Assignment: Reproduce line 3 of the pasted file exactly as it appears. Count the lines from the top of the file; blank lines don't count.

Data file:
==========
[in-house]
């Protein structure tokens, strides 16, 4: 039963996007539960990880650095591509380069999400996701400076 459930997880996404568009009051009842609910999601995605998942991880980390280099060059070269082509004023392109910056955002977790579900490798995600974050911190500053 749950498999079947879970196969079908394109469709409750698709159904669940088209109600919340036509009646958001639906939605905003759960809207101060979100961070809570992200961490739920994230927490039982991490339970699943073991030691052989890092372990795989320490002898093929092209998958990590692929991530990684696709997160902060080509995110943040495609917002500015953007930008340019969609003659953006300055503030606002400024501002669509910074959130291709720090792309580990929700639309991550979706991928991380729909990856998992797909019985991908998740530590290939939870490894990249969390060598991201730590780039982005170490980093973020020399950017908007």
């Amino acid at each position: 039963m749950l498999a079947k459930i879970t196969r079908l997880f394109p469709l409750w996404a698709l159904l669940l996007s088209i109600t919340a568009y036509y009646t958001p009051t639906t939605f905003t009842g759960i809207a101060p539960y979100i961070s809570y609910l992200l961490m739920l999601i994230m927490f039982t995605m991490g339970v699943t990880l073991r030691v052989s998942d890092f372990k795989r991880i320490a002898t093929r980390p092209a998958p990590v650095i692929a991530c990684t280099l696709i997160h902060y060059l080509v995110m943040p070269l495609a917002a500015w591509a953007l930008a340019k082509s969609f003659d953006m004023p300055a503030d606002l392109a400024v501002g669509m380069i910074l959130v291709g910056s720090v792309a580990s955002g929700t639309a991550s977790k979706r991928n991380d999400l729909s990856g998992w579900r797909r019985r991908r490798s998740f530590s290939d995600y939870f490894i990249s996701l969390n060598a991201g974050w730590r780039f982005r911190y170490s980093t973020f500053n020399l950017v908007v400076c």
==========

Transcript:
């Amino acid at each position: 039963m749950l498999a079947k459930i879970t196969r079908l997880f394109p469709l409750w996404a698709l159904l669940l996007s088209i109600t919340a568009y036509y009646t958001p009051t639906t939605f905003t009842g759960i809207a101060p539960y979100i961070s809570y609910l992200l961490m739920l999601i994230m927490f039982t995605m991490g339970v699943t990880l073991r030691v052989s998942d890092f372990k795989r991880i320490a002898t093929r980390p092209a998958p990590v650095i692929a991530c990684t280099l696709i997160h902060y060059l080509v995110m943040p070269l495609a917002a500015w591509a953007l930008a340019k082509s969609f003659d953006m004023p300055a503030d606002l392109a400024v501002g669509m380069i910074l959130v291709g910056s720090v792309a580990s955002g929700t639309a991550s977790k979706r991928n991380d999400l729909s990856g998992w579900r797909r019985r991908r490798s998740f530590s290939d995600y939870f490894i990249s996701l969390n060598a991201g974050w730590r780039f982005r911190y170490s980093t973020f500053n020399l950017v908007v400076c």